Scenarios, Stories, Use Cases. Through the Systems Development Life-Cycle

  • ID: 2250661
  • Book
  • 548 Pages
  • John Wiley and Sons Ltd
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Communicating user needs – the requirements of a system – is a skill difficult to learn, pin down and put into practice. There is no single right way. Much of the recent history of large engineering projects has been a tale of waste and error, where system needs were not defined early, or carefully, enough. Carefully organised and themed,Scenarios, Stories, Use Cases presents the scenario – a powerful antidote to the complexity of systems and analysis – as an effective technique for discovering, communicating and organising requirements at any stage in the system life–cycle.

This book presents a range of scenario techniques from light, sketchy and agile to careful and systematic, and celebrates diversity in requirements discovery and modelling. Including real world case studies from Nokia, Eurocontrol and DaimlerChrysler, the authors demonstrate a variety of practical approaches to show how to apply scenarios to projects throughout the life–cycle. Domain coverage spans custom software, integrations of COTS software packages, and embedded hardware/software systems. The scenario techniques described differ in many respects, but share a motivation to improve industrial practice, a clearly defined approach which has been applied on projects, and a grounding in theory.

Stories are quite insistent on one point: a tale is not over until it is finished in every detail. Scenarios, Stories, Use Cases communicates a practical approach to ensure that every detail of a project’s requirements is considered, making systems more reliable, safe, and secure. The rich wealth of stories will engage requirements engineers, developers, usability and human factors specialists, and systems and business analysts and students on requirements engineering courses.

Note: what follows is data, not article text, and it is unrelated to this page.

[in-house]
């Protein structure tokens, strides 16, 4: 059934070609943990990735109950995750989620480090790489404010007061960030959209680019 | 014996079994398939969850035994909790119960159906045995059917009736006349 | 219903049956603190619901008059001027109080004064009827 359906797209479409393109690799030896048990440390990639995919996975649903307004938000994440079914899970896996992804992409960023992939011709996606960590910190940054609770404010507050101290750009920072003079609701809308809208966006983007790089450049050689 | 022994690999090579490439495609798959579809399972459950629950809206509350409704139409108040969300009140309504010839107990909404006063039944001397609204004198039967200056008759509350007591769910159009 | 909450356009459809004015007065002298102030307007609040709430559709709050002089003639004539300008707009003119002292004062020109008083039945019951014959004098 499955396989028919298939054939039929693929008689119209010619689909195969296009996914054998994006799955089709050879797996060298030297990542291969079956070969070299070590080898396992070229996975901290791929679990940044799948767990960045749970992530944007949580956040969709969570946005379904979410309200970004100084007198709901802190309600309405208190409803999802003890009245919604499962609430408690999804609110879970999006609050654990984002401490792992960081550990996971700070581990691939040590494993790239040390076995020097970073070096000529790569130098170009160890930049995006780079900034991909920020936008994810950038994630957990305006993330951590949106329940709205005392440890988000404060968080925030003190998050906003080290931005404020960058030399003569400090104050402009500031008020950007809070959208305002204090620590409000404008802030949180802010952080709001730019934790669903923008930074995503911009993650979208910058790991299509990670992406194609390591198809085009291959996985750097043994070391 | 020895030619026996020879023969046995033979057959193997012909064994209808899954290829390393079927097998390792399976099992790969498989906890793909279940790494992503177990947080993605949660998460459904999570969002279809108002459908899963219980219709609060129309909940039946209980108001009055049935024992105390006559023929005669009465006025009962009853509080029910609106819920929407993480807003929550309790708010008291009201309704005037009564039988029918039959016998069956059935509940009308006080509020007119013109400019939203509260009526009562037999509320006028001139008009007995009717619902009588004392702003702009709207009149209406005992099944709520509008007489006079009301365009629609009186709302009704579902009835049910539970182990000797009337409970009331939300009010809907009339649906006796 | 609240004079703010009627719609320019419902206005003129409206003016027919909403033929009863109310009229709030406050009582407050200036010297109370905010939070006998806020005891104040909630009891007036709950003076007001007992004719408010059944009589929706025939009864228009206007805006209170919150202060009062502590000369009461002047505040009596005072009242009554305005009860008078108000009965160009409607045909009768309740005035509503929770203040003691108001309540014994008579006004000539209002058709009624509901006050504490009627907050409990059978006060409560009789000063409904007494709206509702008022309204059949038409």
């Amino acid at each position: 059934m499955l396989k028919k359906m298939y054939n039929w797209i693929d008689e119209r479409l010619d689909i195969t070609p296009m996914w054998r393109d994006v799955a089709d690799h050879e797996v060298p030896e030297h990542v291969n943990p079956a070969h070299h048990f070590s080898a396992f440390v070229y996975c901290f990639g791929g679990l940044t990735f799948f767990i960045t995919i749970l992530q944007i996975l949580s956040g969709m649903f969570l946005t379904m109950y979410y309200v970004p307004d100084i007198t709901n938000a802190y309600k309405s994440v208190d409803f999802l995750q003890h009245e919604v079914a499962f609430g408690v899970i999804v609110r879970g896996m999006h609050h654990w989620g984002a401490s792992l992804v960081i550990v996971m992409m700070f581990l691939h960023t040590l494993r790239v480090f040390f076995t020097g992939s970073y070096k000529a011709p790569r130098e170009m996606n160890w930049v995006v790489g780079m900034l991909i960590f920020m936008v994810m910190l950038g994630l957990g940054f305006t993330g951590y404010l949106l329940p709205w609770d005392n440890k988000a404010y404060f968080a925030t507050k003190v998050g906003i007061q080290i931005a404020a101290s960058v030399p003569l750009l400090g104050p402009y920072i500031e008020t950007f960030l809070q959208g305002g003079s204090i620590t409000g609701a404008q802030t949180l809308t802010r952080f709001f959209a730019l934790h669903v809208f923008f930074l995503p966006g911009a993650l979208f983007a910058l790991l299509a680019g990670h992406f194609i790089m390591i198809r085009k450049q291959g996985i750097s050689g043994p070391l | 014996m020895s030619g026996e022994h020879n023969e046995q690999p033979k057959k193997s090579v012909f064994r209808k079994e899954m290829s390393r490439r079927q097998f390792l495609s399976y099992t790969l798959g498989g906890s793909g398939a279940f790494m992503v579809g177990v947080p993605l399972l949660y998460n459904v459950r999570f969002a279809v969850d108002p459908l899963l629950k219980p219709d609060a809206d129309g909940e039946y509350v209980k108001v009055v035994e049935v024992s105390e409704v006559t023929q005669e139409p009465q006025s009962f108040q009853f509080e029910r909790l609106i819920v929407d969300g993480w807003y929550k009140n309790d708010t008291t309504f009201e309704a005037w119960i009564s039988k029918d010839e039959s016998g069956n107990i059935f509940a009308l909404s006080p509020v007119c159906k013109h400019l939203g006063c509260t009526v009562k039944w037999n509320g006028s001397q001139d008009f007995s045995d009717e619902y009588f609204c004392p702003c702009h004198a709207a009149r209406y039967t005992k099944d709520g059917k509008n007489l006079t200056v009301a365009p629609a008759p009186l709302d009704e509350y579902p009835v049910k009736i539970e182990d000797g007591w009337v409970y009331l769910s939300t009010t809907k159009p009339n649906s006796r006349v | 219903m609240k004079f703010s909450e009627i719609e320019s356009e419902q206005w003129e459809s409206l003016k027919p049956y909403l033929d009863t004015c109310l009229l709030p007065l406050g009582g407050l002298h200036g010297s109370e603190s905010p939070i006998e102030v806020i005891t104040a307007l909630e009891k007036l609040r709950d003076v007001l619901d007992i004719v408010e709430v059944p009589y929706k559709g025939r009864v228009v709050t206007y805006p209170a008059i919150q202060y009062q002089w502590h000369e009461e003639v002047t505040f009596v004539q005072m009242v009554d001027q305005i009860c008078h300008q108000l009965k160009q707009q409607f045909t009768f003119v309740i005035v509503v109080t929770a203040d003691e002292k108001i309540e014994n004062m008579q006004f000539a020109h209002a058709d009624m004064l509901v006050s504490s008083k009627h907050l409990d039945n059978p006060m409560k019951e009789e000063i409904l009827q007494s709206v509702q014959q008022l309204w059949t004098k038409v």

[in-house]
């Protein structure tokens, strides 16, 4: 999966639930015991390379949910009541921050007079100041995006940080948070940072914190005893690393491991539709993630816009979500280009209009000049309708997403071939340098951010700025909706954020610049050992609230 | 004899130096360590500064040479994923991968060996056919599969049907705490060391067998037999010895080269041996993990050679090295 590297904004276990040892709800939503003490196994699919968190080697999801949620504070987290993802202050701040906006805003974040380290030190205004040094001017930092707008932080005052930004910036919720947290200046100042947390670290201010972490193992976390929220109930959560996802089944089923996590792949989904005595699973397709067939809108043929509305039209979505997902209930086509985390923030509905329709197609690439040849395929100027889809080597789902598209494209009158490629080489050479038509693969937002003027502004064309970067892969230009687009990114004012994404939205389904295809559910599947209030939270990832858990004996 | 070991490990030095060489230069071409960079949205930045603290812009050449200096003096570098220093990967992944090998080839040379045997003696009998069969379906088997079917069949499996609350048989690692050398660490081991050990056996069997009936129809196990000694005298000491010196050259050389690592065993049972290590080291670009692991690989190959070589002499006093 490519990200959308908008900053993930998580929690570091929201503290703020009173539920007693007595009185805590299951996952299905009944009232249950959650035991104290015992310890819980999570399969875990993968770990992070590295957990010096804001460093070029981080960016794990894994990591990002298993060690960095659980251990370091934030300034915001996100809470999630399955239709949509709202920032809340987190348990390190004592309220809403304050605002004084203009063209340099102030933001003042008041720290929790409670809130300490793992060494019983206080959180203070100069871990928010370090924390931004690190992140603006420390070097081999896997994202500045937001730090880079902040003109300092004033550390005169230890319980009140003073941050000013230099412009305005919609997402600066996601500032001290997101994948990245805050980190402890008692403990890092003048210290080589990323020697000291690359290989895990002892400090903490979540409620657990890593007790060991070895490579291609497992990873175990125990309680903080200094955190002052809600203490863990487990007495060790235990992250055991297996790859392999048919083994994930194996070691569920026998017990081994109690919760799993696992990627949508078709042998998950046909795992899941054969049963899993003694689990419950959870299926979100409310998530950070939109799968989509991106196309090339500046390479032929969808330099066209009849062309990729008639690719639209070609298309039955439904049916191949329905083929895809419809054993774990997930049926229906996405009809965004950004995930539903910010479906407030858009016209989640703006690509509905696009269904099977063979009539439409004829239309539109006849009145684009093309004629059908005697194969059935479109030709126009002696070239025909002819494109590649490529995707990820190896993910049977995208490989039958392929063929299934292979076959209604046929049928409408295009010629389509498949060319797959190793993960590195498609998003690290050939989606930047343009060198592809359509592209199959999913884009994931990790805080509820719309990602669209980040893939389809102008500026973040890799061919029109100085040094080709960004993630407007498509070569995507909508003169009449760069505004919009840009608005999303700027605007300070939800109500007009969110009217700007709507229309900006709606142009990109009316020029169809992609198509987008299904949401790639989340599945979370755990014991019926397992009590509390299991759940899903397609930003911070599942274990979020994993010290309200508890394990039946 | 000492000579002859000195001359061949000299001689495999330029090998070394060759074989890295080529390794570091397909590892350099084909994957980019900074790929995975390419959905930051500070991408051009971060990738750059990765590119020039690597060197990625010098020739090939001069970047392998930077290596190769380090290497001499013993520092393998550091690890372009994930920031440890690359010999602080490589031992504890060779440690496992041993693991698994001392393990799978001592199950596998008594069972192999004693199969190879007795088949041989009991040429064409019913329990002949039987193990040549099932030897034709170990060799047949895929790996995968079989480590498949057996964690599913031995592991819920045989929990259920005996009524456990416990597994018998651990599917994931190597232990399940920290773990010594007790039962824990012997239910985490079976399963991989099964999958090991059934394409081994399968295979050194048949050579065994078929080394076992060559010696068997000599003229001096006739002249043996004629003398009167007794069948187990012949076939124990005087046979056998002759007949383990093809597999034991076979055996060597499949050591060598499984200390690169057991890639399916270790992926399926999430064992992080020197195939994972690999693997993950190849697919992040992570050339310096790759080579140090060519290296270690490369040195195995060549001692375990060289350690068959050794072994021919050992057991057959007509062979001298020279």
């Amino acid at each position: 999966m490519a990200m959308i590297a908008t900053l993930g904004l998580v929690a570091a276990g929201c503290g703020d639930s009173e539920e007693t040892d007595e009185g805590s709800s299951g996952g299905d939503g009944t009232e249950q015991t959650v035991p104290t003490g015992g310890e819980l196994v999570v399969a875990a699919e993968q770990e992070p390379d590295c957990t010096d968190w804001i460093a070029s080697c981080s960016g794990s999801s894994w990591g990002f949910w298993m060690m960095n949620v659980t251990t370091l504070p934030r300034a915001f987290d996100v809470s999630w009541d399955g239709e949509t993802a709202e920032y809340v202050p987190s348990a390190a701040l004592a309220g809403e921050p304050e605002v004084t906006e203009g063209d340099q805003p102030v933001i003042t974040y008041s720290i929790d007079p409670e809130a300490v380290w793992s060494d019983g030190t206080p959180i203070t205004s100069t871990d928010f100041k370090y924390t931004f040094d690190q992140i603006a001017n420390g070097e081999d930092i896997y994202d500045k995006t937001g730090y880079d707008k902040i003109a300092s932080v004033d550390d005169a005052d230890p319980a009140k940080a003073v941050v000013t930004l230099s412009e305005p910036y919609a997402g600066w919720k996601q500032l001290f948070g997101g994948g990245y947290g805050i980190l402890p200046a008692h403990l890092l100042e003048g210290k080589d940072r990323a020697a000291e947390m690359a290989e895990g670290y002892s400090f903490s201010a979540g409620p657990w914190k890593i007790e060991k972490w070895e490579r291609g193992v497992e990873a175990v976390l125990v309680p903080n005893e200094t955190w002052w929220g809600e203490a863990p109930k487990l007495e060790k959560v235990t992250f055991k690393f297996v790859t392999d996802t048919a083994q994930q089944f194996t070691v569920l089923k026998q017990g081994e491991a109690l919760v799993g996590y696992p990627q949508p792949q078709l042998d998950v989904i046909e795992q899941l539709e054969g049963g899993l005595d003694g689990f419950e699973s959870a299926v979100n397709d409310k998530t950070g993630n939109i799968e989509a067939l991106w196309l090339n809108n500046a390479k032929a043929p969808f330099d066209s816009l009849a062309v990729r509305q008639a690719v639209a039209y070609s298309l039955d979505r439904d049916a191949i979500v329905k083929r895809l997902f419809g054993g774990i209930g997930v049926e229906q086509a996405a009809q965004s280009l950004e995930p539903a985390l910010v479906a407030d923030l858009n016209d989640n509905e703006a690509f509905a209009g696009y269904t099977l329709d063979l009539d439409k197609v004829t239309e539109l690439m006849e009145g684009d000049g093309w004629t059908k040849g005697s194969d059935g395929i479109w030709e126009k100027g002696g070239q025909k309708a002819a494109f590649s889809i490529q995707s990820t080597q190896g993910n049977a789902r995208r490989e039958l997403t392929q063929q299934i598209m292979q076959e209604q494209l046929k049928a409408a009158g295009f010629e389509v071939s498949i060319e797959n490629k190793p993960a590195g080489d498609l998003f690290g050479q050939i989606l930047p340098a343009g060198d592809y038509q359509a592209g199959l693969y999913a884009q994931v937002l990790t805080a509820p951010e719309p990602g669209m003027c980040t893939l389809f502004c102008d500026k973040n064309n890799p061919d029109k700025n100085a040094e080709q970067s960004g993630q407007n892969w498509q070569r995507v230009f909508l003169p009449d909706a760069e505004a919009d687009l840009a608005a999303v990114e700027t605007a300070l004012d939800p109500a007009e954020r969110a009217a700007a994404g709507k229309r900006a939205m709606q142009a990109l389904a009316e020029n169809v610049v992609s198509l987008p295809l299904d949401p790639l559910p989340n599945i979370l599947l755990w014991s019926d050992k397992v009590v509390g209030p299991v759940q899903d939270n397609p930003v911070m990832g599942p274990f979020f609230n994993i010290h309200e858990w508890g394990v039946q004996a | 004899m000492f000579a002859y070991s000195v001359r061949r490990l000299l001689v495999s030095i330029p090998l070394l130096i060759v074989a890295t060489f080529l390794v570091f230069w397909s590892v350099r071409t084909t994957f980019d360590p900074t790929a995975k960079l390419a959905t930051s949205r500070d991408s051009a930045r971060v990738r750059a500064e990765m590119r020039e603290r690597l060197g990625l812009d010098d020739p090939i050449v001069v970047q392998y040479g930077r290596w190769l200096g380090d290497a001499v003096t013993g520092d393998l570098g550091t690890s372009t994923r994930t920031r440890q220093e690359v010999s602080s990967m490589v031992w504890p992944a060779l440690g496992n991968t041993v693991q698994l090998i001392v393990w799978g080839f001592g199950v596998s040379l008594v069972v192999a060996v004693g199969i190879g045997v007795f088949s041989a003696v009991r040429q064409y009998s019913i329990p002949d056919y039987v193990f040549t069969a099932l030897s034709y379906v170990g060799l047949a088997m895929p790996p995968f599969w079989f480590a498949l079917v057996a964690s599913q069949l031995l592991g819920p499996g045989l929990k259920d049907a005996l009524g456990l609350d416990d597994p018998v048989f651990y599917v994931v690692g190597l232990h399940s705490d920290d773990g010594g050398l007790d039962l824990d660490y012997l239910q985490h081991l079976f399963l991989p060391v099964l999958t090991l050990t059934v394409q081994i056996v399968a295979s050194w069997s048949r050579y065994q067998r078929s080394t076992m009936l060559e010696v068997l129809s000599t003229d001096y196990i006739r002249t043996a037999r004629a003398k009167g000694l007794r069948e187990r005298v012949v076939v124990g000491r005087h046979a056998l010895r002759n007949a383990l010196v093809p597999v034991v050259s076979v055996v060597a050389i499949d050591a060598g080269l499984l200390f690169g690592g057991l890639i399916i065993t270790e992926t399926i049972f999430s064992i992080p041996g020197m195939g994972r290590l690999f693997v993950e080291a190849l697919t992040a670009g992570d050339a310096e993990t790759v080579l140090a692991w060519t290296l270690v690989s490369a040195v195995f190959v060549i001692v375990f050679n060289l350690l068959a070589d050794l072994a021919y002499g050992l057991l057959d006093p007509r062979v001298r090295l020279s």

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Preface.

Biographies and Photographs.

Part I: Overview.

Chapter 1. Introduction: Scenarios in System Development.

Chapter 2. Scenario–Based Approaches.

Part II: Scenarios through the System Life–Cycle: Techniques.

Chapter 3. Scenarios in Requirements Discovery.

Chapter 4. Scenarios for Innovation: Developing Scenario–Based User Needs Analysis (SUNA).

Chapter 5. Running a Use Case/Scenario Workshop.

Chapter 6. Alternative World Scenarios to Assess Requirement Stability.

Chapter 7. Negative Scenarios and Misuse Cases.

Chapter 8. Authoring Use Cases.

Chapter 9. Systematic Scenario Walkthroughs with Art–Scene.  

Chapter 10. The Role of Scenarios in Contextual Design: From User Observations to Work Redesign To Use Cases.

Chapter 11. A Scenario–Based Design Method Human–Centred Interaction Design.

Chapter 12. Use Case–Based Software Development.

Chapter 13. User Stories in Agile Software Development.

Chapter 14. Use Cases, Test Cases.

Chapter 15. Project Stories: Combining Life–Cycle Process Models (Andrew Farncombe).

Part III: Scenarios in Action: Case Studies.

Chapter 16. Story Use and Reuse in Automotive Systems Engineering.

Chapter 17. Use and Misuse Cases in Railway Systems.

Chapter 18. Scenarios in Air Traffic Control (ATC).

Chapter 19. Scenarios and Quality Requirements in Telecommunications.

Chapter 20. Scenarios in Rail Rolling Stock with Reveal.

Chapter 21. Evaluating Scenarios by Simulation.

Part IV: The Way Ahead.

Chapter 22. Putting Scenarios into Practice.

Chapter 23. Teaching Computer Scientists to Make Use.

Chapter 24. What Scenarios (Still) Aren′t Good For.

Chapter 25. The Future of Scenarios.

Appendix 1: Scenario–Based System Development Templates.

Appendix 2: Exercises.

Appendix 3: Answers to Exercises.

Glossary.

Index.

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Ian F Alexander is an independent consultant researches with DaimlerChrysler (in Ulm, Germany) he also writes, teaches, and consults on requirements, especially scenarios.. He is on the committee of the BCS Requirements Engineering Specialist Group and runs the Requirements chapter of the IEE Professional Network for Systems Engineers. He has written extensively on Requirements

Neil Maiden is a Reader and Head of the Centre for Human–Computer Interface Design, in City University′s School of Informatics, London UK. He is co–founder and treasurer of the British Computer Society Requirements Engineering Specialist Group.

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